Failing to cease loitering was one of his earlier engagements with the theme of contended position, of crossings and of transport (in both senses of the word). Failing to cease to loiter was, for him, an active engagement with the stuff of the manoeuvre for which there was not much to be said. To have ceased loitering when called upon to do so world. It was a contentious would have transported him from the realm of contention to that of debate. It would have kept him out of the magistrates court. It would have been a crossing in the wrong direction. His losing territorial contest was about who shall do what: it was not an argument. It is an important point about territorial disputes that like arguments they are as regularly and as ruinously lost as they are won, but not as conclusively. What is argued can be settled: what is contested is endless. From the hazards of the pavement-stander to the hazards of the street-crosser  ‘through a punning appeal to the double-metaphor of pedestrian crossings’ and on through several metamorphoses over the last twenty-five or thirty years, the marks of contested placement and displacement have always been close to the centre of Tim Burns’s life and work. Most recently, he has summarised his obsessive themes in a vast spectacle of Armageddon: part installation, part performance. The territorial battle between nature and culture ‘instantiated here as a contested right to the highway, and fought out between the motor vehicle and the kangaroo’ occupies the length of a factory building and spills destructively outside.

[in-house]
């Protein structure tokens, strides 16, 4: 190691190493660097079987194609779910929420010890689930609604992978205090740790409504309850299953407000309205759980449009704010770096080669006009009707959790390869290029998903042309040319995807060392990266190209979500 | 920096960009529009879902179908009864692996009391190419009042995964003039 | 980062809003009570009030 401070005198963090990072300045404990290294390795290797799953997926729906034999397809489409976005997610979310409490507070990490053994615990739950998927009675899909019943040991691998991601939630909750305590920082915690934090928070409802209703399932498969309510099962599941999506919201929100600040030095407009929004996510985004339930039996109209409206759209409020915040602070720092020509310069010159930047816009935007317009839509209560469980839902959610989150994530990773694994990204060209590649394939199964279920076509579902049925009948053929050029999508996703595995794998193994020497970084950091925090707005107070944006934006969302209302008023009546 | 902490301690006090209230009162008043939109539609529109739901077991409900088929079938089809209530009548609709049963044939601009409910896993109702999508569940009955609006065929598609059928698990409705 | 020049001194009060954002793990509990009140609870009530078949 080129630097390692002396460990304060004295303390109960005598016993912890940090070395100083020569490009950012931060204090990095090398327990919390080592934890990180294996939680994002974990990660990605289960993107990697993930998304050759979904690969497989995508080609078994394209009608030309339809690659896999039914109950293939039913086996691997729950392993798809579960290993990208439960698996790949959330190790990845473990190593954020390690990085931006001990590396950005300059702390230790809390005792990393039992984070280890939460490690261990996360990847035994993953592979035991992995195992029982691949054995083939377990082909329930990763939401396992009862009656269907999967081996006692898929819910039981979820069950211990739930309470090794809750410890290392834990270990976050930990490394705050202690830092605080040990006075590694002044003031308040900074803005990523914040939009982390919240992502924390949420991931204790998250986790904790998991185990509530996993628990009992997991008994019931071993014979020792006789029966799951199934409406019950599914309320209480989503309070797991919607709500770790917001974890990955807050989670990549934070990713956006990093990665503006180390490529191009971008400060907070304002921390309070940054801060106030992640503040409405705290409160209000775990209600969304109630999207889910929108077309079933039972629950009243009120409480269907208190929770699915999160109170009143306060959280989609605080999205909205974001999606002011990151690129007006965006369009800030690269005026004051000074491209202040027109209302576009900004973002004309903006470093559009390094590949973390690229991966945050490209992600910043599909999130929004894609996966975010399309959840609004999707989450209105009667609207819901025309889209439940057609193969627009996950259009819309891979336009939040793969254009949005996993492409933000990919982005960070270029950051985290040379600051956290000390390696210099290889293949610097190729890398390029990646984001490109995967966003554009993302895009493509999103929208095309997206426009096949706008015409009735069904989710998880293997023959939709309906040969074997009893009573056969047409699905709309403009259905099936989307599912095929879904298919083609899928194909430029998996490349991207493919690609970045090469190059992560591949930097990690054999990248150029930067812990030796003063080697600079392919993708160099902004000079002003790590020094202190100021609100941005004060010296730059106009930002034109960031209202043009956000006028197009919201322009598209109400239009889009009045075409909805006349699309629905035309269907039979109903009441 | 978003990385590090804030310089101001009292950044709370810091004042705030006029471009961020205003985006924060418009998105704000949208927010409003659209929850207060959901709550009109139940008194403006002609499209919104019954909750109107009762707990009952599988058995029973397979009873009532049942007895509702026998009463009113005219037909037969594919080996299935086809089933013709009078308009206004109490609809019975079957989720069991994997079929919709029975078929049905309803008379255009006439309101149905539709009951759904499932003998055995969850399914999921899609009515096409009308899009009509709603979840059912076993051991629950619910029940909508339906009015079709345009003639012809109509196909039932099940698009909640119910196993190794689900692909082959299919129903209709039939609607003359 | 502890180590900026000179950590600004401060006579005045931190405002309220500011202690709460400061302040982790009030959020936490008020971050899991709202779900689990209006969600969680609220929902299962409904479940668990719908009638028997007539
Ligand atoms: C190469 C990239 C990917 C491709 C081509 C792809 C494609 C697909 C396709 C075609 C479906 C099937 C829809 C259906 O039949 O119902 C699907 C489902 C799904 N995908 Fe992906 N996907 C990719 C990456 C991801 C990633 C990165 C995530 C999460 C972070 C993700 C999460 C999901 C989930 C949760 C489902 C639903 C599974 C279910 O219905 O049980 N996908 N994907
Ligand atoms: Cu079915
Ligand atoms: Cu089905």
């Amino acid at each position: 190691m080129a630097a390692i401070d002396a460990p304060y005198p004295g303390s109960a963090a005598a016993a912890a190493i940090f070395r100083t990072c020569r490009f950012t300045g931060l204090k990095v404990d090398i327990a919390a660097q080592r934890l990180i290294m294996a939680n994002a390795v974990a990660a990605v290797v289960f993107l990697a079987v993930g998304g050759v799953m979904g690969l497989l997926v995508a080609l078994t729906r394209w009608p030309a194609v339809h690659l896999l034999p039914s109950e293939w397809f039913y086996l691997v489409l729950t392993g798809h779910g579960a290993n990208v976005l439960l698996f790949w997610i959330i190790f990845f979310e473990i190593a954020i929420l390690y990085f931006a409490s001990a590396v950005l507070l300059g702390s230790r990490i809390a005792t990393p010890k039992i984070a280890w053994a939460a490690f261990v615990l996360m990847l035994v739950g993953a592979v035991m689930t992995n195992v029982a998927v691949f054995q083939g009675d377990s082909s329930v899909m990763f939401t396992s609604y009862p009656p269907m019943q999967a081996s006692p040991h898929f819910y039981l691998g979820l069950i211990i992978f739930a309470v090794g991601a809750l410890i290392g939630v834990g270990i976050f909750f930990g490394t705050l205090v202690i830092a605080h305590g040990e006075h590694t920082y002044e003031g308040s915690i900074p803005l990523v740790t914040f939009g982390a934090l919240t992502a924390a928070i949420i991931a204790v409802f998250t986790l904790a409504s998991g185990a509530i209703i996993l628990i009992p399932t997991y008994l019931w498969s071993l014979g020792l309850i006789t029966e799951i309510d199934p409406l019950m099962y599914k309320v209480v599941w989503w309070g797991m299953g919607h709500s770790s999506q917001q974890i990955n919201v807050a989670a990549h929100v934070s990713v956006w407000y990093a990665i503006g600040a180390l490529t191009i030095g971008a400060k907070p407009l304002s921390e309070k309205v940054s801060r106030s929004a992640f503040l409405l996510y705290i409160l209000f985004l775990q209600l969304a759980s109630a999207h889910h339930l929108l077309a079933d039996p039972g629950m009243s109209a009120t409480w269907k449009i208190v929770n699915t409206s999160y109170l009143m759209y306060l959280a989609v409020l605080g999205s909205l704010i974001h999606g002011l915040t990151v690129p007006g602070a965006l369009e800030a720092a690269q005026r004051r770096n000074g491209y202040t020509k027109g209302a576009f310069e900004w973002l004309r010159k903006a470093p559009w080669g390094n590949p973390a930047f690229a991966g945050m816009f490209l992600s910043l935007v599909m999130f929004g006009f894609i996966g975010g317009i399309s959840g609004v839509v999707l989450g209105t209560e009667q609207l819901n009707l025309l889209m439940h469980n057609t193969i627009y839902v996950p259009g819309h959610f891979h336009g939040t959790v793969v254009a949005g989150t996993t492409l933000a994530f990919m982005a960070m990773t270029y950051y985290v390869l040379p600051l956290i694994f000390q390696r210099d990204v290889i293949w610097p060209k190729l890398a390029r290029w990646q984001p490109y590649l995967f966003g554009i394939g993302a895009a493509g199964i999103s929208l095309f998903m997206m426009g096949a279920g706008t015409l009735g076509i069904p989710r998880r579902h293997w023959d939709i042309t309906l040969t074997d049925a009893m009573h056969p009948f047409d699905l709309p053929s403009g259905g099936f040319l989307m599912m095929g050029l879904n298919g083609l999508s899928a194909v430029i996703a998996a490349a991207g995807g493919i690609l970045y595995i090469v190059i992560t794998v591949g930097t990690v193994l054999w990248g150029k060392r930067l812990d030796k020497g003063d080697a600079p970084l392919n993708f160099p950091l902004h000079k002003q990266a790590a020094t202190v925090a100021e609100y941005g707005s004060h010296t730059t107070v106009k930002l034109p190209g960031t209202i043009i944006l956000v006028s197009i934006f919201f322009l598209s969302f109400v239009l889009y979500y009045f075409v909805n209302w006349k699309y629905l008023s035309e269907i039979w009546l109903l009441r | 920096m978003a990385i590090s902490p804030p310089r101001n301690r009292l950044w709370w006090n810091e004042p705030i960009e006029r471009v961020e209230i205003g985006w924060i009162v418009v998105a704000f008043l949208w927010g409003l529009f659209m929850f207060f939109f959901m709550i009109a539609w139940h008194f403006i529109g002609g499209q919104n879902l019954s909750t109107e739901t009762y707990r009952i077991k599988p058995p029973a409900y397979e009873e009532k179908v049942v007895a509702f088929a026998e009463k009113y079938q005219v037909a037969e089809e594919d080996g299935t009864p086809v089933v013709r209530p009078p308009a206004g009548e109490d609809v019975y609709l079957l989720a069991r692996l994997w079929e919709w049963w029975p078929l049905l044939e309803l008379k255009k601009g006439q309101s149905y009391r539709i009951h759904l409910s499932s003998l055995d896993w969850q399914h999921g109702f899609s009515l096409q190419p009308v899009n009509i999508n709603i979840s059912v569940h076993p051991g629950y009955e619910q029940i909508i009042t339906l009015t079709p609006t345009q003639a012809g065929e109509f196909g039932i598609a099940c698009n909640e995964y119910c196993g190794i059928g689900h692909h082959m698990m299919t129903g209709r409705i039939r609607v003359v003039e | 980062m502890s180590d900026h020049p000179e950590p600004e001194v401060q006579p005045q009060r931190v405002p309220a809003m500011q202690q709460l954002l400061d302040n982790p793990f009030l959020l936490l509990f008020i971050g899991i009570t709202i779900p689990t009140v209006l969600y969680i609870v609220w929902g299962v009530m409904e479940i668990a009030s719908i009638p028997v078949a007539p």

In my grandmother’s account of the world (she was a Jehovah’s Witness) the outcome of the cosmic battle is pre-ordained. She ‘and those who see the light’ might expect to be saved. Tim Burns’s ongoing strife is much more like the Mahabharata: nothing will be settled; there will be terrible flashes of lightning but the illumination will be deceptive, and there is no promise at all of victory to the righteous.[1]